Yet this value goes beyond even these risks associated with non-OEM components. It impacts the performance of the entire system in which the machinery operates. It has a butterfly effect, which affects the machine in which the part is installed and the whole production line.
Manufacturers can limit or even void warranties when customers use generic or modified spares to fix their rotary sifters, fine grinders, air classifying mills, and other machinery. The cost of replacement or repair should be weighed against any savings resulting from non-OEM parts. When looked at holistically, the risk will usually overshadow any benefits garnered. Should an OEM part be defective, that part is covered by its warranty, whereas this isn't guaranteed for generic components.
One key problem experienced when using generic parts is how they're made. Non-OEM components, when substituted, cannot be guaranteed like OEM parts are, as they have not been similarly tested. With parts from the original manufacturer, suppliers can estimate when these components should be replaced, thus allowing producers to maintain their equipment better. When a part is replaced with another OEM part, there's an expectation that it will work as expected and that performance won't suffer.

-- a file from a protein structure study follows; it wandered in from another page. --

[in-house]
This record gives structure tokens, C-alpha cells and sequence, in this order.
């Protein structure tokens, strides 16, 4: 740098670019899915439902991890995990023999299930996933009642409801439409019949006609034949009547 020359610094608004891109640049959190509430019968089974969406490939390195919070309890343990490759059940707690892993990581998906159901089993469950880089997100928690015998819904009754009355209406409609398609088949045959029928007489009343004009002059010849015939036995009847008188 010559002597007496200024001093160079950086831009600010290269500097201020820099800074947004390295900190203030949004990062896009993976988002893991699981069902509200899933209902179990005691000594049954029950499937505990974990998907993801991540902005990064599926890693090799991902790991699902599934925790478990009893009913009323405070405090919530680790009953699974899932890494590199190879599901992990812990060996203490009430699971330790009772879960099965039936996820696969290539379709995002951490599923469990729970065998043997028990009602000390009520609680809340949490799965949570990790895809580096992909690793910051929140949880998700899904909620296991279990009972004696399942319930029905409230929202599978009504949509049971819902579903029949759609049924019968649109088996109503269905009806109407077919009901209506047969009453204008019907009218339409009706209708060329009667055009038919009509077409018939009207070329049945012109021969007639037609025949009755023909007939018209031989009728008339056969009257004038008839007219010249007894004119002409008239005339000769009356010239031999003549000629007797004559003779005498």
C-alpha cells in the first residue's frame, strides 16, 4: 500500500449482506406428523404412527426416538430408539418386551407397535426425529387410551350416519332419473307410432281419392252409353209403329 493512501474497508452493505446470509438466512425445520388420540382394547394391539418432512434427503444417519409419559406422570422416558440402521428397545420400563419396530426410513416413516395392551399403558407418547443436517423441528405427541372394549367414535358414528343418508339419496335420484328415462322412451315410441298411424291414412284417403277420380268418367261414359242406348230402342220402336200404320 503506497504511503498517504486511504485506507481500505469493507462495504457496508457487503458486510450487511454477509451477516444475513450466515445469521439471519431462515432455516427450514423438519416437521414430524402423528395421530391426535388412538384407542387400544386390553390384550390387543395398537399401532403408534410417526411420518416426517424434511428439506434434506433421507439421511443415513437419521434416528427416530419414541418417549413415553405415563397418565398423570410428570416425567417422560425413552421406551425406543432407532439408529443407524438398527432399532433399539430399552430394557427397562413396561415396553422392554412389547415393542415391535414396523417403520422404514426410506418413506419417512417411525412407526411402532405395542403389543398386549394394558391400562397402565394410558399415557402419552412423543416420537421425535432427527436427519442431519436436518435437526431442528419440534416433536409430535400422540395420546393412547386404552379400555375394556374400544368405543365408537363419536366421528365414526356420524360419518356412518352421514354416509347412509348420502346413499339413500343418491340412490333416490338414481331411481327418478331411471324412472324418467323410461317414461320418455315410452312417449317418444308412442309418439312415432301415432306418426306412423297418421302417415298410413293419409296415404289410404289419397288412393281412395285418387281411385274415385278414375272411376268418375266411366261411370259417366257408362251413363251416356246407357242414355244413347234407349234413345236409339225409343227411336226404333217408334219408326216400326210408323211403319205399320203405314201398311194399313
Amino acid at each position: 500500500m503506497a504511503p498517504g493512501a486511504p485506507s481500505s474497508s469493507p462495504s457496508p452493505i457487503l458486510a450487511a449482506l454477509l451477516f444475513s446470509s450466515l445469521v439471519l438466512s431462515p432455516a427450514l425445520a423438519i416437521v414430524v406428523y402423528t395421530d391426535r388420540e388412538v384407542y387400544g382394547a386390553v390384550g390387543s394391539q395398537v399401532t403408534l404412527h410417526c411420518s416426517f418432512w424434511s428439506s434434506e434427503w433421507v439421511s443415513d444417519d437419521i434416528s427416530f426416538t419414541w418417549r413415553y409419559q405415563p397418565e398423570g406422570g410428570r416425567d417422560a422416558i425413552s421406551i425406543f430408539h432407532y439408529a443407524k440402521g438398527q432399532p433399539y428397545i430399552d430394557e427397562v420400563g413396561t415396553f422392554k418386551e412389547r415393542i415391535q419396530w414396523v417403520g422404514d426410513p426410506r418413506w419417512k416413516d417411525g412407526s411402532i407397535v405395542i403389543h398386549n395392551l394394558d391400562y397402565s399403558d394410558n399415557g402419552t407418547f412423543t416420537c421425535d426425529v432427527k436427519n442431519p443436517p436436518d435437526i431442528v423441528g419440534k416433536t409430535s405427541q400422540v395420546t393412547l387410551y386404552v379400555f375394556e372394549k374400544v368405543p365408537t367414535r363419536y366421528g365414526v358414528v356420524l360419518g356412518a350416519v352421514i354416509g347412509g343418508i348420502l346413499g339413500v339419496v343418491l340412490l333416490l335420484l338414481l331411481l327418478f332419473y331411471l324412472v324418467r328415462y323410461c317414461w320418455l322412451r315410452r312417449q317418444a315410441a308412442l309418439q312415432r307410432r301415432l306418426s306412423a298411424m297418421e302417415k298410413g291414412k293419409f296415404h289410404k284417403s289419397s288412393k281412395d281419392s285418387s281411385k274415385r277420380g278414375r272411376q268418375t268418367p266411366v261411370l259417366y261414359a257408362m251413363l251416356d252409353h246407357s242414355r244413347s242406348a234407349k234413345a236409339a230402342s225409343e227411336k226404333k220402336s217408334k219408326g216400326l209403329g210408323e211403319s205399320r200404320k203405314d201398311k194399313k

Technical Support After-Sales
Perhaps one of the most important issues stemming from replacement parts involves service after-sales. Many companies – such as Caterpillar, General Electric, and others that produce industrial equipment – concentrate on this element of after-service sales, winning their customers' loyalty by providing them with top-notch customer support.
Whether it involves training, technical advice, on-site service, or delivering specialized parts, these companies offer services after the sale that promote them as more reliable partners and ultimately lead to greater profitability. OEM parts suppliers can provide this much better than their generic counterparts and can even track your ordering history to align maintenance budgets. It's reassuring that the same engineers who built a piece of machinery like a fine grinder or air classifying mill are also the same people who made your spare part.
OEM Parts for Prater's Air Classifying Mills, Fine Grinders & Other Equipment
Like other industrial equipment manufacturers, Prater Industries offers its customers a Preventative Maintenance Service program that seeks to improve the performance of their systems. This includes routine inspections and maintenance, which helps customers reduce costs and leads to less downtime.
Critical spares should be an integral part of your operation. For parts critical to production and whose failure can result in catastrophic consequences, it's essential to have OEM spares on hand. In support of our commitment, Prater encourages customers to keep a spare parts inventory to:
- Keep essential equipment running to reduce downtime.
- Ensure they don't find necessary OEM components out of stock.
- Limit lead time to prevent production delays.
Prater encourages customers to consult with our experienced customer and technical support personnel to develop maintenance plans that encourage better planning for keeping their air classifying mills, fine grinders, and other industrial equipment in optimal condition.